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Photo: N/A, License: N/A, Created: 2015:02:23 08:21:50

Photo: N/A, License: N/A

CHARLES BULLOCK

Anthony J. ‘Tony’ Ventello of Towanda was elected to a three-year term representing Zone 9 on the cooperative board.

Ventello, executive director of the Progress Authority of Bradford and Susquehanna counties, defeated Frank Bertrand of Towanda in a two-way race for the board seat.

Members and employees standing outside the standing-room-only crowd in the Elk Lake High School auditorium were buzzing about what a close election it was, unlike any seen in many years, with approximately a 60 vote difference.

The Zone 9 board seat was open as a result of Director Steven Sliwinski’s decision to step down from board duties when his three-year term expired July 9.

Sliwinski, a resident of Troy, had served on the cooperative board of directors for 39 years.

Incumbent directors Charles R. Bullock of Meshoppen and Charles R. McNamara of Friendsville were unanimously re-elected to represent Zones 7 and 8, respectively.

Claverack seats three of its nine board positions annually. Directors are elected to three-year terms.

During a reorganizational meeting immediately following the annual meeting, Bullock was elected board chairman; Robert Faux of Tunkhannock was elected vice chairman; Danise Fairchild of Wyalusing was elected board secretary/treasurer; and McNamara was elected vice secretary/treasurer.

This year, the board of directors approved a $1.7 million return of capital credits to the current and former members of the cooperative.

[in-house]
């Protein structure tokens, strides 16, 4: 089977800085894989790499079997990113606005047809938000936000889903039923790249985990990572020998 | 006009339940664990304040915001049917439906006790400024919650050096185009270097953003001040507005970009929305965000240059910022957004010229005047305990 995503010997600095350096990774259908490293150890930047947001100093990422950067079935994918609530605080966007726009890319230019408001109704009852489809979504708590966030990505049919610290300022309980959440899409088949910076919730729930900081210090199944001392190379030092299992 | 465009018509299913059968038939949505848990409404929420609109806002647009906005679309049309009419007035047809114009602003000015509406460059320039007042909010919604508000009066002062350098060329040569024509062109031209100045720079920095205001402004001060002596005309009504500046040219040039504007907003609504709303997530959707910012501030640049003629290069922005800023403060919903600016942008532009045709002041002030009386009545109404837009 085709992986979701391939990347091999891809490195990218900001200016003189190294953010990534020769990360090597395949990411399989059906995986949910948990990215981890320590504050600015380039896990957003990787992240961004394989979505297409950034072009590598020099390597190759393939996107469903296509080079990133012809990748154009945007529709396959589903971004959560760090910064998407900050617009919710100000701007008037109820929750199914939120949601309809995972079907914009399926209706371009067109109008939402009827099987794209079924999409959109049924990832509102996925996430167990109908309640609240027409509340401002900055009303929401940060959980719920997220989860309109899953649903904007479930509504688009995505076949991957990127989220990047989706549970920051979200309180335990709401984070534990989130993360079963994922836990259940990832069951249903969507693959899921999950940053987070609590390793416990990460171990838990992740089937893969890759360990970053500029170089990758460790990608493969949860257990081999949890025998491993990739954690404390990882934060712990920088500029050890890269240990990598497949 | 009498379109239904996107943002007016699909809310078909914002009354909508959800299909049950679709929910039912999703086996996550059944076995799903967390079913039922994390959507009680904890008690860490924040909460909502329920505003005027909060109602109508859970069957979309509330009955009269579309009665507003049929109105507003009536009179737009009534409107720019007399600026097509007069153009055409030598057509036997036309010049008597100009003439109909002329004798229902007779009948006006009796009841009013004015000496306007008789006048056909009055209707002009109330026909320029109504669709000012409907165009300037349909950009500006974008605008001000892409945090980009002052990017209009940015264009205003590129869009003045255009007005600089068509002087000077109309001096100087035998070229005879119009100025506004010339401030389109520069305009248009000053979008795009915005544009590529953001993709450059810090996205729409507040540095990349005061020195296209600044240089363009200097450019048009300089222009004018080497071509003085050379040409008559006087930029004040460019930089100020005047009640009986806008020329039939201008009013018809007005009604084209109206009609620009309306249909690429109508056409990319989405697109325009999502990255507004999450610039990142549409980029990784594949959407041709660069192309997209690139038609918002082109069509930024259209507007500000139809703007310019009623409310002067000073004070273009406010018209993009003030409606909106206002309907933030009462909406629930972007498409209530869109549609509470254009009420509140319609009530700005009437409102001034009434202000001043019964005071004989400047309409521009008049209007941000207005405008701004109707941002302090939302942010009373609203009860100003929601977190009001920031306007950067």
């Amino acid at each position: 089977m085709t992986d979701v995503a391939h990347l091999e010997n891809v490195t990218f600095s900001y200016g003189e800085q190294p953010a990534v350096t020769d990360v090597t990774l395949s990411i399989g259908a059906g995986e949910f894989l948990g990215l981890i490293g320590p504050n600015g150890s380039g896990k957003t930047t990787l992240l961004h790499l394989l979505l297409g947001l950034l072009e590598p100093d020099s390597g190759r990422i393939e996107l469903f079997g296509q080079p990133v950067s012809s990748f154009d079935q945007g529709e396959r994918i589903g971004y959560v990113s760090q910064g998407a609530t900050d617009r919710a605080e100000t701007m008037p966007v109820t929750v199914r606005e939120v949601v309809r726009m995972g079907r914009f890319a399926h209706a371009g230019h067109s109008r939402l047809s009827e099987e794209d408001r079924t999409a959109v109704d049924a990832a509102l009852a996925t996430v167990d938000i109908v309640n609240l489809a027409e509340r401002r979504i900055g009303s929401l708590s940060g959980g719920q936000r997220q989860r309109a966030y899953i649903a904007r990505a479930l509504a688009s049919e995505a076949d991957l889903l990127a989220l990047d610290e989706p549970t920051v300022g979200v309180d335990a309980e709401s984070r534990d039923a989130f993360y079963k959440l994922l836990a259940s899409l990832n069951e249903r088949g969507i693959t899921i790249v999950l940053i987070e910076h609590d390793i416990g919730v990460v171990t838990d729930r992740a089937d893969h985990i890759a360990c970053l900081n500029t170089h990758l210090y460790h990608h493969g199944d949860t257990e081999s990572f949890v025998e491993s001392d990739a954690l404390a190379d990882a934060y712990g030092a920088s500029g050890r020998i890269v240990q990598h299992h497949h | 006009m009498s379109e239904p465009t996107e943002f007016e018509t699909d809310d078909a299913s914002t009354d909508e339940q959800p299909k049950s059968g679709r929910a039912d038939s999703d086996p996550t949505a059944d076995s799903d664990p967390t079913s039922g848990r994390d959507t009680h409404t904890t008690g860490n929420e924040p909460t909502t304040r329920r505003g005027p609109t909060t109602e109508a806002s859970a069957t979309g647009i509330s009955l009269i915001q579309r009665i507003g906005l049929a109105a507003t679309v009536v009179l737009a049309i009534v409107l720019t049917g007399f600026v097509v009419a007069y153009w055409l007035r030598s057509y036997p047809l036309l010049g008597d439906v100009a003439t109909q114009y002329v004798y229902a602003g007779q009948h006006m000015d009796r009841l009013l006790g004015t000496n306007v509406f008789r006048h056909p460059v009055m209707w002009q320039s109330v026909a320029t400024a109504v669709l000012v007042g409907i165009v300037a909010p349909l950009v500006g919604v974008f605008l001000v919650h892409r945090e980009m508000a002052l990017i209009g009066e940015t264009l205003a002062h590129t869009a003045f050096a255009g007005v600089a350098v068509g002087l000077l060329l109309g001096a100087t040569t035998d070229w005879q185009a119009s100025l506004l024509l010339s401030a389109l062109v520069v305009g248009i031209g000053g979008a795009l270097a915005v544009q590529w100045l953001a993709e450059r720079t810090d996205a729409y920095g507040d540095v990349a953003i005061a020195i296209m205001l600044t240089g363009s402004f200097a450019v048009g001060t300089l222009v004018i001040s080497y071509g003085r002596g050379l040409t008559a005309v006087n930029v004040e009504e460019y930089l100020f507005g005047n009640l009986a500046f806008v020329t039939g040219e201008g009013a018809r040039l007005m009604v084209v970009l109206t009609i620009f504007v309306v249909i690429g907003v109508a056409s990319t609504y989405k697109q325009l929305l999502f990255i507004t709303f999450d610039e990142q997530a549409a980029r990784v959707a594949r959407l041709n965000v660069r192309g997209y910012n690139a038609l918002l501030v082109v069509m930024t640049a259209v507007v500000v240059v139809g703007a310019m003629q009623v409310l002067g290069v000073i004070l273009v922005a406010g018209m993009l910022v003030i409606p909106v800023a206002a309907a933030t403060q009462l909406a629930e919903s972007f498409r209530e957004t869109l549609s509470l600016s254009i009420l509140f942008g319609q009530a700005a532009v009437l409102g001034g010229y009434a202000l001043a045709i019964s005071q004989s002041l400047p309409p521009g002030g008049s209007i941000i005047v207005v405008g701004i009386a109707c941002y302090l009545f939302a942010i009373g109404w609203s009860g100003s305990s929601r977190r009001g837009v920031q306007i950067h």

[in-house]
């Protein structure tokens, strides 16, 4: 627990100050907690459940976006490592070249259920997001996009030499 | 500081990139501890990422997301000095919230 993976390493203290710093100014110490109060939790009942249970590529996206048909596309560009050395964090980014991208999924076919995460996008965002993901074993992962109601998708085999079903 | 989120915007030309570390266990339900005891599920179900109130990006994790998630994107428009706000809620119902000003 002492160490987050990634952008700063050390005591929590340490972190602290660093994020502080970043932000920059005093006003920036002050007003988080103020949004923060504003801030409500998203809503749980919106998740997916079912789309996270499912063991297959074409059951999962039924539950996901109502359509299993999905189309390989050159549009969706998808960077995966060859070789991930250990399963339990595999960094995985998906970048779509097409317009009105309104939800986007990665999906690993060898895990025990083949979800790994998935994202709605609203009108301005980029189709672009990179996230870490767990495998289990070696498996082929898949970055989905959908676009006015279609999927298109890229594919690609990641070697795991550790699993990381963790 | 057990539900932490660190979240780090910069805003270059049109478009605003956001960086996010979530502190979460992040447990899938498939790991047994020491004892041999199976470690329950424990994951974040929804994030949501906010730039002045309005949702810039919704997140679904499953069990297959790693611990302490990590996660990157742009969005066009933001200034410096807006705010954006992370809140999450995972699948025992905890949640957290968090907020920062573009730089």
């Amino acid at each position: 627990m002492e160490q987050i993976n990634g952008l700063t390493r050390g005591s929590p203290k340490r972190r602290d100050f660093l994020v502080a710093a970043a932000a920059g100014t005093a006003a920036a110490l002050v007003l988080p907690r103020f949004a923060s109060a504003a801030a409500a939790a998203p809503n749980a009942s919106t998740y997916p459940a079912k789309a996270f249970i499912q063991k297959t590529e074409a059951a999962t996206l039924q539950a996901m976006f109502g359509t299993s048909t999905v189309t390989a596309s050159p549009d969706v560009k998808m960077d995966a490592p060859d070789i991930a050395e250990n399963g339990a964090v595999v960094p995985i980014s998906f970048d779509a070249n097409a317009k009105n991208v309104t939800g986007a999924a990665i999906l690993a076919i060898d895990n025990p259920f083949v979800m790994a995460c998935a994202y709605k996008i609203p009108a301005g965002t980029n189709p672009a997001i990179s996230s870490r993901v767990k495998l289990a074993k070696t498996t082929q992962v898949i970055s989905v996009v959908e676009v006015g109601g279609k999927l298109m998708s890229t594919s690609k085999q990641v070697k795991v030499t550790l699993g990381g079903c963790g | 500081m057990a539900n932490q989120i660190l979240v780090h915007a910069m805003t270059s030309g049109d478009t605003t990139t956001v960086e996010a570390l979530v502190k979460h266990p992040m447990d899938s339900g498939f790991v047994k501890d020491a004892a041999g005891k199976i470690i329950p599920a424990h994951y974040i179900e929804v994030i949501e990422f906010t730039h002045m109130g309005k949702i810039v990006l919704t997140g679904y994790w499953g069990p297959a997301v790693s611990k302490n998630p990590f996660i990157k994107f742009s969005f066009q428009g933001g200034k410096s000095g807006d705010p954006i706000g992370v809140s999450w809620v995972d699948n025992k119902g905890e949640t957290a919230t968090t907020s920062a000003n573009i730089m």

“This marks the 9th straight year that a capital credits retirement has been authorized, and since 2011, we have returned close to $11 million in capital credits to members and former members,” President and CEO Bobbi Kilmer said.

During the annual meeting, members heard business reports from Kilmer, Bullock, and Claverack’s right-of-way program manager, Joshua Baublitz.

Baublitz said that 25,000 hazardous trees have already been removed, and that 67,500 hazardous trees that could impact Claverack’s system have been identified. He said the company plans to do tree removal in geographic areas, but that the tree line service can be contacted about hazardous trees by calling toll free 1-800-326-9799.

Baublitz also focused his comments on the threat of the spotted lanternfly, which is already wreaking havoc in the Philadelphia and Berks County area, and feeds on 70 different shrubs and trees. He said that the lanternfly is migrating along the southwest I-81 corridor, and is expected to arrive in the Endless Mountains in about five years.

Featured speaker Van Wagner, an entertainer, local historian and environmental science teacher at Lewisburg High School, provided a talk highlighting the region’s anthracite coal mining history. He has been a featured speaker at the past two annual meetings.

The Susquehanna County Career and Technology Center was thanked for the food preparation, event coordination, childcare, and other services provided by students and staff for the annual meeting.

Students and staff members, who arrived very early and stayed late to prepare servings of grilled chicken as well as side dishes of baked beans, potato salad, coleslaw, and rolls for the event, held in the high school cafeteria, auditorium and gym.

Claverack Rural Electric Cooperative, with headquarters in Wysox, provides electricity to more than 16,000 members in Bradford, Susquehanna, Wyoming, Tioga, Lycoming, Sullivan, Lackawanna and Luzerne counties.